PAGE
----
This week's feature restaurant: Actinolite Restaurant

12 September 2018

The Truth and Love about Actonolite Restaurant

We asked every restaurant in Truth, Love & Clean Cutlery to complete a survey detailing their passions, processes and philosophy. Discover more of our restaurants’ stories in their own words.

  • WHO: Justin Cournoyer & Claudia Bianchi, co-owners
  • WHAT: A Canadian restaurant focused on sustainable eating using local, seasonal ingredients
  • WHERE: 971 Ossington Ave, Toronto ON M6G 3V5

There are many different ways to practice sustainability and integrity in hospitality. Give us some examples of an action or principle that is important to you.

Locality:

“Actinolite is about hyper-regional cuisine. Our major goal is to find and source food that reflects our local region as well as the specific time of year. We respect our ingredients and our suppliers. That means supporting local and small-scale producers in as many aspects of the restaurant as possible. From our vegetables to our plates (Chef works with local potters who create the perfect feel and shape of the dishes for our restaurant), it is imperative that we are supporting our community. Our wine program follows the same philosophy, sourcing our wines from producers who farm in harmony with nature – sustainably, organically, and biodynamically. They use the cellar as an opportunity to guide a wine to its point of best and most unique expression, often without the use of additives, yeasts, enzymes, or sulfur. Our wine program focuses on small-to-medium-sized producers from both the Old and New World. Wines that are not from are region are always sourced through local small-scale agents. The few select beers that we carry in house are all from local breweries.”

Environmental impact:

“Making food for others and working towards our idea of Canadian cuisine comes with responsibilities; honouring the ingredients and the suppliers who are their caretakers means limiting waste. This is a necessity at Actinolite. Examples of how we limit waste and lower carbon emissions include:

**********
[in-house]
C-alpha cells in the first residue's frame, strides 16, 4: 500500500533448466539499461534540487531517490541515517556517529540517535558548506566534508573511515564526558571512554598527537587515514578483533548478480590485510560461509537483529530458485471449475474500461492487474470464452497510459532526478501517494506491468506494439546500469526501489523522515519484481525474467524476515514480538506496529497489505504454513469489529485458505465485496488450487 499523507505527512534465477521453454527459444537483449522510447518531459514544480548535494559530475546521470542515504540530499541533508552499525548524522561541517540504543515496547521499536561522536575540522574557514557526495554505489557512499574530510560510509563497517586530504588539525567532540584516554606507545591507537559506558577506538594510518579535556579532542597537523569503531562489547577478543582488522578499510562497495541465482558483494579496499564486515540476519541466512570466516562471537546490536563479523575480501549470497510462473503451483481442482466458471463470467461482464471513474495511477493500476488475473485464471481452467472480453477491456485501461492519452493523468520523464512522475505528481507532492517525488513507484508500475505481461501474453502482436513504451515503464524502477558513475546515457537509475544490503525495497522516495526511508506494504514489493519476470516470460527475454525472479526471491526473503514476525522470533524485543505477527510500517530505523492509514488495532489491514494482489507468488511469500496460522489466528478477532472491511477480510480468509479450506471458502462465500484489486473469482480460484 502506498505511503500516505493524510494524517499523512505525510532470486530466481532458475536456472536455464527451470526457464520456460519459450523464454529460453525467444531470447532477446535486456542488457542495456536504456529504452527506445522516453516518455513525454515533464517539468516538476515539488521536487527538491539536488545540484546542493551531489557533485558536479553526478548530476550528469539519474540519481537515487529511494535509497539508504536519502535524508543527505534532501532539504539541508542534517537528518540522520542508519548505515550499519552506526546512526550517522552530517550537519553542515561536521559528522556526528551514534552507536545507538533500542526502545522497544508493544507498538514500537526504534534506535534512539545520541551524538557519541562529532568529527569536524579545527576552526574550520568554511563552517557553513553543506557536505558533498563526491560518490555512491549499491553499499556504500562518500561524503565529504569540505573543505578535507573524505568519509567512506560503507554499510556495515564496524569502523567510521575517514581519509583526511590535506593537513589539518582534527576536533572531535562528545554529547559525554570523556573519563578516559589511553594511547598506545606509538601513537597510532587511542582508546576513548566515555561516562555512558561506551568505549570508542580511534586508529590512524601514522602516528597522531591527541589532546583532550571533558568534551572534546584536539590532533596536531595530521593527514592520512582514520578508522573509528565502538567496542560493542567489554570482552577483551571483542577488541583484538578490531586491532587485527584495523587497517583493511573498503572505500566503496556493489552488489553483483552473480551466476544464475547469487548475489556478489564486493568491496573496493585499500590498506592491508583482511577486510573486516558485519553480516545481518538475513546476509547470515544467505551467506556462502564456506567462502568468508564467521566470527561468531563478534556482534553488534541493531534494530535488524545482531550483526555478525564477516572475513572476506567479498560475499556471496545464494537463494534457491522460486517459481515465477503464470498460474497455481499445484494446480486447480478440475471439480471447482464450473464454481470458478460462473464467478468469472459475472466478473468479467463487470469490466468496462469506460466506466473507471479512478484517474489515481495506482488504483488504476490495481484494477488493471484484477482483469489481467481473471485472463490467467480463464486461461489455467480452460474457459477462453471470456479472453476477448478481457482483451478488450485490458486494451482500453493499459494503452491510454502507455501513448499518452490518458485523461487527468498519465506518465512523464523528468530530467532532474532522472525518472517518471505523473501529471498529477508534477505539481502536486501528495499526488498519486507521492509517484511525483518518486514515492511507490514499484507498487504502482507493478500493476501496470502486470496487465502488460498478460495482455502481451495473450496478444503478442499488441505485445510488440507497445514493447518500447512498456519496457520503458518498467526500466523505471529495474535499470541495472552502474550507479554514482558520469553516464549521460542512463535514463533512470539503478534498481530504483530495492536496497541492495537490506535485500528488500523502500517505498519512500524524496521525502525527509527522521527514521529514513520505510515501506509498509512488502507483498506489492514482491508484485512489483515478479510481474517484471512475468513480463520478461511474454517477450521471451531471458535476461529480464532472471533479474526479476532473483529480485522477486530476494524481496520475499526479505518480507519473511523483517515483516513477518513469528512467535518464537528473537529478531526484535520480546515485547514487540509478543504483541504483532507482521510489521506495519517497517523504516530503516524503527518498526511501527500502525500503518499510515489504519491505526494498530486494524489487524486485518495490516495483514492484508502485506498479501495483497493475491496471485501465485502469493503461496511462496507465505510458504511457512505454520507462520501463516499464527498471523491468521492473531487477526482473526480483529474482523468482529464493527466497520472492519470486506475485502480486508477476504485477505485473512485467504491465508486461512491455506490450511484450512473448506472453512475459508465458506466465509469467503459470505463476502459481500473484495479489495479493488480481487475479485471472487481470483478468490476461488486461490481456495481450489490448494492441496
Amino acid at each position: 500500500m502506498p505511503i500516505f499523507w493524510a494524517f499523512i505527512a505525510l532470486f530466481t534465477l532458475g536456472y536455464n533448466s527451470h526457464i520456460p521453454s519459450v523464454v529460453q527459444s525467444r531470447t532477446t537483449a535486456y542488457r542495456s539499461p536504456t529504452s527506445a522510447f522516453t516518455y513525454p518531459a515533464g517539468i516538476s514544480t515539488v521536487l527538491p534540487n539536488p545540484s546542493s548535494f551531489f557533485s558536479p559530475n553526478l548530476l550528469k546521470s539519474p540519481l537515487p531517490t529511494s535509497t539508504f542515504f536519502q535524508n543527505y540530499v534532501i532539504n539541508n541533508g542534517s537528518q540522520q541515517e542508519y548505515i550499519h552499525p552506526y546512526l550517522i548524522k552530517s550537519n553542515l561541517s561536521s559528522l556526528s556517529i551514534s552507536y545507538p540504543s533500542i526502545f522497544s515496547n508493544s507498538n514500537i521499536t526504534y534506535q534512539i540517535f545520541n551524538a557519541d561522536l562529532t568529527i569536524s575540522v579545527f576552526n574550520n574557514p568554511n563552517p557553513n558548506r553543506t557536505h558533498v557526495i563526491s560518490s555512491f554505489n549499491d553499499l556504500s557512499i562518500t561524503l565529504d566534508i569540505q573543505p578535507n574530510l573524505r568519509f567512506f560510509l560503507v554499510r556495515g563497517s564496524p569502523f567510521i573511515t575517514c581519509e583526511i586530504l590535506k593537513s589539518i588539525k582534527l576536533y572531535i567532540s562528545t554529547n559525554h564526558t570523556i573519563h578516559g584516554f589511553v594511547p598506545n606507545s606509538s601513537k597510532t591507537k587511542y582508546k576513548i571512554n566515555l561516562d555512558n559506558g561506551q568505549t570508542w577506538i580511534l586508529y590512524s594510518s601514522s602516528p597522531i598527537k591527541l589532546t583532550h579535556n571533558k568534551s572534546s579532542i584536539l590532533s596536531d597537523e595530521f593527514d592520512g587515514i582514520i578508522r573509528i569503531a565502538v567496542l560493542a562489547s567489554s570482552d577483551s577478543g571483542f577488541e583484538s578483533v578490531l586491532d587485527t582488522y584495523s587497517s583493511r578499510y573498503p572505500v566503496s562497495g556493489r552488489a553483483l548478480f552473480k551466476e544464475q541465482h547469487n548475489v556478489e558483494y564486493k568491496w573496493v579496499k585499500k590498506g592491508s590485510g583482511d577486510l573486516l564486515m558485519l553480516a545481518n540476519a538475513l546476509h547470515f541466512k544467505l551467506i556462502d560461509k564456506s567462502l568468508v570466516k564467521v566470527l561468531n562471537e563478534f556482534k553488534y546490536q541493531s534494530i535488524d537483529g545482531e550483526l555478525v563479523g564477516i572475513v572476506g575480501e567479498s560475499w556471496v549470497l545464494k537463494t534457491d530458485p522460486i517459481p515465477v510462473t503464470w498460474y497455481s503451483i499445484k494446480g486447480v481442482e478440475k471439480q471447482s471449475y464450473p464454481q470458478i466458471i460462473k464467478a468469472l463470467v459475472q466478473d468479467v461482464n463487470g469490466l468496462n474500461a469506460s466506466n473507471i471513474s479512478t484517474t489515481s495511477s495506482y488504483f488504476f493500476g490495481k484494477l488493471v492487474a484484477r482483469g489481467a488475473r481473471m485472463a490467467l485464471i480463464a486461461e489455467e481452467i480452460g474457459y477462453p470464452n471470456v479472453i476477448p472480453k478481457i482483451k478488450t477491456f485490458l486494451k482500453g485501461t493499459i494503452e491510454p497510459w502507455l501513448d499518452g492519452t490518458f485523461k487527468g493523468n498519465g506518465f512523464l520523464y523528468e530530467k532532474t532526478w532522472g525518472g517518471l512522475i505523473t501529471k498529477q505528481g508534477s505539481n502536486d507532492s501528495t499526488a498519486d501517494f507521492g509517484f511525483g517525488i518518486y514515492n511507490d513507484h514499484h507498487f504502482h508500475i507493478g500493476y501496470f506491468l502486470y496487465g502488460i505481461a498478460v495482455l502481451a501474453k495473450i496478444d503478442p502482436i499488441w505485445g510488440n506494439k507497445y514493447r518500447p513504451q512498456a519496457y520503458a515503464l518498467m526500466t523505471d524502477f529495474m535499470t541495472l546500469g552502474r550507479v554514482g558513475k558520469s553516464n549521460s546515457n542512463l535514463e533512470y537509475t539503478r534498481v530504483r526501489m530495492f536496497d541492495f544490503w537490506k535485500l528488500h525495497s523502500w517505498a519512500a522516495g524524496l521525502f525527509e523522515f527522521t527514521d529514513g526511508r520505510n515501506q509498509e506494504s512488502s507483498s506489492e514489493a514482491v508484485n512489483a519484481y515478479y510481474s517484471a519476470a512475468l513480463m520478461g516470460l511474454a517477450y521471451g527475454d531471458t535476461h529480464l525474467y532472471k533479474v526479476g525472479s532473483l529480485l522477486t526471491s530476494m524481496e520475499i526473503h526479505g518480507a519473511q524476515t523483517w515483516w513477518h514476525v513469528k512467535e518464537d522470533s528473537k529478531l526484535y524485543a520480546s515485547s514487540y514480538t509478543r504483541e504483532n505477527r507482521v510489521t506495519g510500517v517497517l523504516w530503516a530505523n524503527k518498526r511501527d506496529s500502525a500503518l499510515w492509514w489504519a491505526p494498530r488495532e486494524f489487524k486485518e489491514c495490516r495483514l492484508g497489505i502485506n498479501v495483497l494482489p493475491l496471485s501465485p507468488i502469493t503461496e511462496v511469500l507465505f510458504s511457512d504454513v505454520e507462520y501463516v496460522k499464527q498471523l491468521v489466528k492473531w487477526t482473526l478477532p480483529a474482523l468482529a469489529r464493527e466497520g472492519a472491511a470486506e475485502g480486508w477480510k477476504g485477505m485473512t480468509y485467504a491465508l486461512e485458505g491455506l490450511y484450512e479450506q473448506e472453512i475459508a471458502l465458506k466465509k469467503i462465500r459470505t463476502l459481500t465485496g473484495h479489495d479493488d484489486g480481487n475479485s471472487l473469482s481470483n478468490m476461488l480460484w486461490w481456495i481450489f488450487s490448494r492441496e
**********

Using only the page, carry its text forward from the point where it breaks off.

• We reuse drying salts year after year by dehydrating it after its intended purpose. This not only infuses the salts with flavour but also limits waste.
  • We use all by-products of vegetables (including peels of cucumber, celeriac skins, salt-baked vegetables trimmings, etc.) in many different ways. For example: creating oils, using them for dehydrating or fermenting.
  • Bones used for making stock are used a second time to make a remouillage for staff meals. It is important to us that our staff get flavourful and nourishing meals.
  • We save all organic matter to feed the animals that we then purchase. Farmers pick up the feed when they drop off our orders. This limits the number of trips that need to be made, reducing carbon emissions.
  • We always use the whole animal. For example, we make fish sauce from the guts of the fish we serve in the restaurant. We also use the scraps from meat that would otherwise be thrown away to make different kinds of garums, that are then used in the restaurant.
  • We bake fresh bread using the spent grains and wort (leftover from beer-making) in the winter months from our local brewery.
  • We use the shells of the oysters and ashes from the grill to make pottery that is used in service at the restaurant.
  • We serve a vegetable forward menu and limit the amount of meat on the menu. There are always alternatives to meat available.”

Describe three dishes that best represent your approach or food philosophy:

“1. Following the Land: Fiddleheads*, Succulents, Nettle Tea – Every year we create a dish using fiddleheads. We forage all our own wild foods, which means this dish is only available for a week or maybe two depending on the season. When using produce this fresh and time-sensitive, we want to highlight its excellence without overwhelming. The fiddleheads and the stonecrops that make up this dish are mild. In order to not lose these subtle flavours, we make a complex nettle tea that is lightly seasoned and split it with a small amount of ground elder oil. The result is a welcome burst of freshness after our long Canadian winter that gives the diner an expectation of what is to come: our interpretation of the best of the season.